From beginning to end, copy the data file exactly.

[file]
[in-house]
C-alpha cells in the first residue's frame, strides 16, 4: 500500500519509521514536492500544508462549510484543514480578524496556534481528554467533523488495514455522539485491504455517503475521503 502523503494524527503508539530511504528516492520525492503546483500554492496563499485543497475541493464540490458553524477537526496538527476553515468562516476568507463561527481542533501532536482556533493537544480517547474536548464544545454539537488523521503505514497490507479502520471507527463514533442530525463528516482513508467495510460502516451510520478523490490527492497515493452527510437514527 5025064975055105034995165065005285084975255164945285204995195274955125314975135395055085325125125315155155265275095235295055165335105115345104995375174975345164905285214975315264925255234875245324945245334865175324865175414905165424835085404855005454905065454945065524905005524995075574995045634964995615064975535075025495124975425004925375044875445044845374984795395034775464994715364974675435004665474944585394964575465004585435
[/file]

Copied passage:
[in-house]
C-alpha cells in the first residue's frame, strides 16, 4: 500500500519509521514536492500544508462549510484543514480578524496556534481528554467533523488495514455522539485491504455517503475521503 502523503494524527503508539530511504528516492520525492503546483500554492496563499485543497475541493464540490458553524477537526496538527476553515468562516476568507463561527481542533501532536482556533493537544480517547474536548464544545454539537488523521503505514497490507479502520471507527463514533442530525463528516482513508467495510460502516451510520478523490490527492497515493452527510437514527 5025064975055105034995165065005285084975255164945285204995195274955125314975135395055085325125125315155155265275095235295055165335105115345104995375174975345164905285214975315264925255234875245324945245334865175324865175414905165424835085404855005454905065454945065524905005524995075574995045634964995615064975535075025495124975425004925375044875445044845374984795395034775464994715364974675435004665474944585394964575465004585435